Arts organizations of all sizes, all over the country are suffering due to pandemic lockdowns and eight straight months without live audiences. And the latest casualty in San Francisco is the scrappy theater company known as Bay Area Musicals.
The company has filed for Chapter 7 bankruptcy and announced its permanent closure, as SFist has learned. Subscribers have received debtors' notices in the last week.
"Sometimes life throws curveballs, and the devastation of COVID-19 and its mandated closures presented a challenge we have been unable to overcome," says company founder and artistic director Matthew McCoy in a statement. "Sadly, despite the Board of Directors finding a pathway to survive, we had no alternative except to accept the reality that Bay Area Musicals has become one of the casualties of the pandemic's global impact."
The 2019/2020 season was the company's fifth anniversary season.
McCoy founded Bay Area Musicals in 2014, and since then the group has mounted ambitious productions of many Broadway and off-Broadway hits, complete with orchestration, including Hair, Stephen Sondheim's Assassins, The Hunchback of Notre Dame, Gypsy, and Hairspray.
And like other small San Francisco theater companies Ray of Light Theatre, SF Playhouse, and Custom Made Theatre Co., Bay Area Musicals took on big shows with often big casts, all with a view toward brining more musicals into the lives of Bay Area fans — besides the touring fare that comes to down through Broadway SF (formerly SHN SF).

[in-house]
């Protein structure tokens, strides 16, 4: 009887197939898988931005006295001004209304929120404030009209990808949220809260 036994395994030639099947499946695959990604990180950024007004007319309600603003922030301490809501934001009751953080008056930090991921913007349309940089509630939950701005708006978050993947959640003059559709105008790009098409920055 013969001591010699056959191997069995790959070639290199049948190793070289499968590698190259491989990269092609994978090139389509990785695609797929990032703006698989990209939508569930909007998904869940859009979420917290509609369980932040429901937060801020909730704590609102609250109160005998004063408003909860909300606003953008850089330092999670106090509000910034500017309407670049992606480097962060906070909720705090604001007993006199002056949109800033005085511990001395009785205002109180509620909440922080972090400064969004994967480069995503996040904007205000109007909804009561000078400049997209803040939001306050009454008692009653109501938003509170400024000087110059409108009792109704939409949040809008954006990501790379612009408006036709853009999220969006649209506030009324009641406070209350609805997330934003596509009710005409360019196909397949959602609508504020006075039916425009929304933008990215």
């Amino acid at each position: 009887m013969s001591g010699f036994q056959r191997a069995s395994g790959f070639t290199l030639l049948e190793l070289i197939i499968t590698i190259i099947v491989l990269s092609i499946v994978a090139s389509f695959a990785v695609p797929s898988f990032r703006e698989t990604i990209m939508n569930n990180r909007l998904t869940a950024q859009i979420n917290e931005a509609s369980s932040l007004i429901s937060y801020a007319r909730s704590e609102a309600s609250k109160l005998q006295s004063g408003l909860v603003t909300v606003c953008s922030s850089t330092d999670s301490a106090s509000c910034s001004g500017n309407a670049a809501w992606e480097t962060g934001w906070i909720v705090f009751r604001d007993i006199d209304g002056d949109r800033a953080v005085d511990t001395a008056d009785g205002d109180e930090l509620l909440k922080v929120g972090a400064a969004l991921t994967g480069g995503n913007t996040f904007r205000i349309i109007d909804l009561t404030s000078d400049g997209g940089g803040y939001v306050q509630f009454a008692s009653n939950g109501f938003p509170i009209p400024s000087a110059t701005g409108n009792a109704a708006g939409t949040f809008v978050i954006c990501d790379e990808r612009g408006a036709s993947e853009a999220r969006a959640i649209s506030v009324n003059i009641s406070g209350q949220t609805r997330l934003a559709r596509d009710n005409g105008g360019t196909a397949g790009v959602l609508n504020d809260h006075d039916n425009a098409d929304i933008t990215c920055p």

The last show staged by Bay Area Musicals was The Full Monty, which ran through March 15, 2020. Broadway World gave the production a largely positive review, with critic Jim Munson noting that it's "curious show" with a lot tricky elements to balance — not the least of which being a group male striptease that's supposed to be fun and sexy but not too sexy — and director and choreographer Leslie Waggoner succeeded in achieving "a welcome consistency of tone."
The two planned shows left in the season that never made it to the stage were A Chorus Line, and Lin-Manuel Miranda's Tony-winning first Broadway show, In the Heights.
"Our hope is that theatre will one day return…and with everyone’s support, it will," McCoy writes. "When that happens, I will be thrilled to see you again as a fellow audience member in another theatre."
Photo from the company's 2019 production of Hairspray via Instagram